Pacific Northwest National Laboratory
The Environmental Molecular Sciences Laboratory (EMSL) is a DOE scientific user facility at the Pacific Northwest National Laboratory sponsored by the Biological and Environmental Research Program. EMSL advances and integrates process-level understanding of complex biological and environmental systems across wide temporal and spatial scales by coupling observations, experiments, and theory with modeling and simulation.
The biological research focus at EMSL is to understand, predict, manipulate, and design biological processes in microbial, fungal, and plant systems for bioenergy and bioproduct production and enhance the understanding of carbon, nutrient, and inorganic element transformations. The focus for fundamental environmental research is to characterize the structure and function of Earth systems to develop and validate predictive models by studying atmospheric chemistry and physics, vegetative ecosystems, and soil or subsurface hydrology and biogeochemistry.
Co-located BER Resources
EMSL hosts more than 150 experimental instruments that provide users with high-resolution spatiotemporal imaging and structural data to study biological and environmental systems at the molecular level. These instruments, in combination with EMSL’s supercomputing capabilities, have helped thousands of researchers use a multidisciplinary, collaborative approach to solve important challenges in biological interactions and dynamics, biogeochemistry and subsurface science, and interactions at the interfaces of natural and engineered materials.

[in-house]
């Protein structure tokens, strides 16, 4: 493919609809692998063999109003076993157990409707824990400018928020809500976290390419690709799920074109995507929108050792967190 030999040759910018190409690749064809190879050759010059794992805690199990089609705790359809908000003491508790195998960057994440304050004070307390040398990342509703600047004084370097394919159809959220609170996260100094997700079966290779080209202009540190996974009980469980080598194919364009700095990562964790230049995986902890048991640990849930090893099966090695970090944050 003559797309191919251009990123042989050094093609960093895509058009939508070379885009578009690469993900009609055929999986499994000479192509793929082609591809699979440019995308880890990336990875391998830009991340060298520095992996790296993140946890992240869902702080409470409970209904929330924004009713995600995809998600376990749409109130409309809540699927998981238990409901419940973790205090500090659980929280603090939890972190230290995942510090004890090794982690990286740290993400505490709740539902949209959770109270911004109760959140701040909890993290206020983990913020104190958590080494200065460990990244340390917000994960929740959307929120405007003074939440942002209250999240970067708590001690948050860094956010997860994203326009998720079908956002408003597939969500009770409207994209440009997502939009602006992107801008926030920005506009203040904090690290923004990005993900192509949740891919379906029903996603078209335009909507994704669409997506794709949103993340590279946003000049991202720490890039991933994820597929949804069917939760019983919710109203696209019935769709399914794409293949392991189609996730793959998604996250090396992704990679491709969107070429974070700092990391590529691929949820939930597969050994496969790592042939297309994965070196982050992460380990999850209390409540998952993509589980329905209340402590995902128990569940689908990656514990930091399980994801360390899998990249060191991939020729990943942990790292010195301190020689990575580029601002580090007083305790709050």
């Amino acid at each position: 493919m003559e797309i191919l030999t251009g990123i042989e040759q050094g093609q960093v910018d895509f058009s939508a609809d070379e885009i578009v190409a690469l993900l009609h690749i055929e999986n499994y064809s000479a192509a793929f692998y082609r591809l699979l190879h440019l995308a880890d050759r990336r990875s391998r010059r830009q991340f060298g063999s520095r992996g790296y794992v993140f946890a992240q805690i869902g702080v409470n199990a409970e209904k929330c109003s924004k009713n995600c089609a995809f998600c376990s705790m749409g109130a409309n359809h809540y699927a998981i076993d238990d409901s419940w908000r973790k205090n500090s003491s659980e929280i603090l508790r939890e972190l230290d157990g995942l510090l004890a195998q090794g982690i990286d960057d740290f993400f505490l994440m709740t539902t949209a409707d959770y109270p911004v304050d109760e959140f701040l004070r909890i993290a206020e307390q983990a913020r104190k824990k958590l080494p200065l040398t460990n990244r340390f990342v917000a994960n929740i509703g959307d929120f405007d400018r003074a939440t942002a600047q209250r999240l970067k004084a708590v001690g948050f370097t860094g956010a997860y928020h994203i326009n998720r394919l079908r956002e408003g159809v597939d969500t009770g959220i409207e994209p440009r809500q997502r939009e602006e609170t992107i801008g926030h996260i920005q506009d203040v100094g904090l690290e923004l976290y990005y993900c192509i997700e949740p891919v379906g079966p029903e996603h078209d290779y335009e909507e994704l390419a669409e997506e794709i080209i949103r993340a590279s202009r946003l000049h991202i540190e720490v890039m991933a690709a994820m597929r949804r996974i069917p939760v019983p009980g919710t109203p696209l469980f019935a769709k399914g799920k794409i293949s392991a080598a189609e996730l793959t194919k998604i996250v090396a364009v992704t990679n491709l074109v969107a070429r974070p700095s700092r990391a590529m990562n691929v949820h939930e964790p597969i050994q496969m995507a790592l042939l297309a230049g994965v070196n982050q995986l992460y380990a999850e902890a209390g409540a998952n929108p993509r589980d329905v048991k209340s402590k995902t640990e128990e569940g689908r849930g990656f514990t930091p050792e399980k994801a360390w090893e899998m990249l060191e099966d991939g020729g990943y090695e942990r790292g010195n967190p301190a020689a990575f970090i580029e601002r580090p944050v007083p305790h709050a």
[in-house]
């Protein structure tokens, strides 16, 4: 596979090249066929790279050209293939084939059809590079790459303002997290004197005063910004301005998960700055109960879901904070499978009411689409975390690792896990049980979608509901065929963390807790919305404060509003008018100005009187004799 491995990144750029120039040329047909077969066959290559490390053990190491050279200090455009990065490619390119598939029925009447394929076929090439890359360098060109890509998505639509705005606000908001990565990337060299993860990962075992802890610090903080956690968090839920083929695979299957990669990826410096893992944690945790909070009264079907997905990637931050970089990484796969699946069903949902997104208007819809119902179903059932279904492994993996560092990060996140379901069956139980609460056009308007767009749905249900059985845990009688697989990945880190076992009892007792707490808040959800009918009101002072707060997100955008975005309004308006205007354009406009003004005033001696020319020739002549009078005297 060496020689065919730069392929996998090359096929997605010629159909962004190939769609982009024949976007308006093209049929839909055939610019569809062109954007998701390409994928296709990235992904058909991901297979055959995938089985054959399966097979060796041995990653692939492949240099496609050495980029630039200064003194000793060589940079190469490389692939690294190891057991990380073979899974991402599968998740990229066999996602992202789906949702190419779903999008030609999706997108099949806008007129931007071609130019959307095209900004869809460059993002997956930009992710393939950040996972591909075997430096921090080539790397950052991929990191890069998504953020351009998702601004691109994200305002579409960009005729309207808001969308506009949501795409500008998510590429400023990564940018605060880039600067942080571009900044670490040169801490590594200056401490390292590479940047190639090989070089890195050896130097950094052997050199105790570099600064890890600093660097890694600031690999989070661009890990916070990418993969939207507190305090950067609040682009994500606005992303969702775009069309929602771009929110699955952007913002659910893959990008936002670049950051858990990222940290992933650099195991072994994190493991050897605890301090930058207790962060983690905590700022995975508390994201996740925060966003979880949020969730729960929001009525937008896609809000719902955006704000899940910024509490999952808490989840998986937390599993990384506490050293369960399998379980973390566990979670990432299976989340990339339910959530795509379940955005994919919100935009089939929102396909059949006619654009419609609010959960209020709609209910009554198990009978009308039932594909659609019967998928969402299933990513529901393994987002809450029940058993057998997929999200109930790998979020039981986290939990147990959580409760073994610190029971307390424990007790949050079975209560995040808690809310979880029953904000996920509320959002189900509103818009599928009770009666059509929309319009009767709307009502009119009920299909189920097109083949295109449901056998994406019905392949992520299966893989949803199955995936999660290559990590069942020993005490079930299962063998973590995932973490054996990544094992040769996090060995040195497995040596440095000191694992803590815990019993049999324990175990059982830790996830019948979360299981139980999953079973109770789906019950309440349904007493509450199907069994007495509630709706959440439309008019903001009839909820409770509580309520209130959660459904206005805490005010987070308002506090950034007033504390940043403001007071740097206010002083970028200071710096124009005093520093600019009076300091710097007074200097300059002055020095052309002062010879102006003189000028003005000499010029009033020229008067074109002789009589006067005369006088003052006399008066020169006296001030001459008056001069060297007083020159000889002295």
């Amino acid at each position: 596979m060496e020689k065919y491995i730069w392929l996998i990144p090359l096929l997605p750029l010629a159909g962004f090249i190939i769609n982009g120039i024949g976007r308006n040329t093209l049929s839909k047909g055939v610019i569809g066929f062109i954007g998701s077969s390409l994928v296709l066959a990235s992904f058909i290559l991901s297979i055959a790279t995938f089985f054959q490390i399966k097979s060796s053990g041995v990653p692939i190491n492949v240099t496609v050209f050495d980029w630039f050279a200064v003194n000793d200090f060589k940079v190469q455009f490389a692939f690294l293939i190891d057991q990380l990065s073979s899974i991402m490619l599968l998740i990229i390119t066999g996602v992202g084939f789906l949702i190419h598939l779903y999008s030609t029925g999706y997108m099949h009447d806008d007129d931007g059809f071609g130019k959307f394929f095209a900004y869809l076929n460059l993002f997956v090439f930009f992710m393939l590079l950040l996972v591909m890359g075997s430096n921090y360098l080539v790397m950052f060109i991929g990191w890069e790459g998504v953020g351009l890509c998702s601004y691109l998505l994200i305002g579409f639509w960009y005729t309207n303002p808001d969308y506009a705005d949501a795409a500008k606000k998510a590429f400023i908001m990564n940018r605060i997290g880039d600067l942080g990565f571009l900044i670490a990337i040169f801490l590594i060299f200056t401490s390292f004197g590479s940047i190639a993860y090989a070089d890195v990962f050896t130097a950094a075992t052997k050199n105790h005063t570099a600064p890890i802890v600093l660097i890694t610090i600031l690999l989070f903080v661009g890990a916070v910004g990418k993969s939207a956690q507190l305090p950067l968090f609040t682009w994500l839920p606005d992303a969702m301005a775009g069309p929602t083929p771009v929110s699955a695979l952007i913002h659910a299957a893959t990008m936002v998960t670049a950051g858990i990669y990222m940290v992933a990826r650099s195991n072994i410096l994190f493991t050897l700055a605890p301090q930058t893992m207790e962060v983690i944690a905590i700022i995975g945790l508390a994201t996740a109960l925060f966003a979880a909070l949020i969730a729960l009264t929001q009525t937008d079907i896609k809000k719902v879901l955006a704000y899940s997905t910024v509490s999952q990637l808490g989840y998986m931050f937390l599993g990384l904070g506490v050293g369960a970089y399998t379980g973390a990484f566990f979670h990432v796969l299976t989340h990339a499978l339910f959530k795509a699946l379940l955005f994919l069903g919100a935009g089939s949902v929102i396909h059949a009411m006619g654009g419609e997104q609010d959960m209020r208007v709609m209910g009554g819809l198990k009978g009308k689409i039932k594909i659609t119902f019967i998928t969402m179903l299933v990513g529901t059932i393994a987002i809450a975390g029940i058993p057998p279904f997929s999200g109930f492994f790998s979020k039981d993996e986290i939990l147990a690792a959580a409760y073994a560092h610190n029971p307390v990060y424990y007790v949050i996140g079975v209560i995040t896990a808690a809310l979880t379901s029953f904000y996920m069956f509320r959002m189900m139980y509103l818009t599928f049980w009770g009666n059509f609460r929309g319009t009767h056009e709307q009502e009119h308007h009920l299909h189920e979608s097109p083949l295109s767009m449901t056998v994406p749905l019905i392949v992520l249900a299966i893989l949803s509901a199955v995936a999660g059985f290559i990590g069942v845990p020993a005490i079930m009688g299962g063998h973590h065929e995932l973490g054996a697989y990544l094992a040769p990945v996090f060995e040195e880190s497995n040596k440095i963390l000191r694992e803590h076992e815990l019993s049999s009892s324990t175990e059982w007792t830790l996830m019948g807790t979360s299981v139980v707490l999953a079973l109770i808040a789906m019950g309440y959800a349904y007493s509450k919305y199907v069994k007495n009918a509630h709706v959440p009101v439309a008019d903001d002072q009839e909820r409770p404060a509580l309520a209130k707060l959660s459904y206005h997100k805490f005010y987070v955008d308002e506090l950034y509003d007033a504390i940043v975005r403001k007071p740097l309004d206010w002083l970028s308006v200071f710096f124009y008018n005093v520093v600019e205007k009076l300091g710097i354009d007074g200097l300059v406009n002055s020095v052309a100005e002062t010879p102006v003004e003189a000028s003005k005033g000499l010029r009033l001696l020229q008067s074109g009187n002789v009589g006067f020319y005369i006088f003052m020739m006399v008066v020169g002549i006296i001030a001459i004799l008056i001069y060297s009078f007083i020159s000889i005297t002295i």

Structural biology expertise at EMSL includes a breadth of cutting-edge capabilities. Combining these with high-performance computing and complementary expertise in other areas enables correlative multimodal imaging and analysis.
- High-resolution cryo-electron microscopy determines the atomic-scale structure of proteins and protein complexes to uncover the molecular mechanisms regulating cellular processes.
- Cryo-electron tomography characterizes cellular ultrastructure in microbial systems, providing clues to how organisms respond within a microbial consortium or to environmental stresses.
- Nuclear magnetic resonance spectroscopy measures the distance between protons to determine the structure of small proteins less than 30 kDa.
- Mass spectrometry examines the organizational relationship between protein complex subunits and their post-translational modifications, providing insights into the molecular mechanisms driving enzymatic reactions in these complexes.
- Cryogenic atom probe tomography produces three-dimensional maps of elements and molecular fragments at the atomic scale and is being adapted to soft biological materials.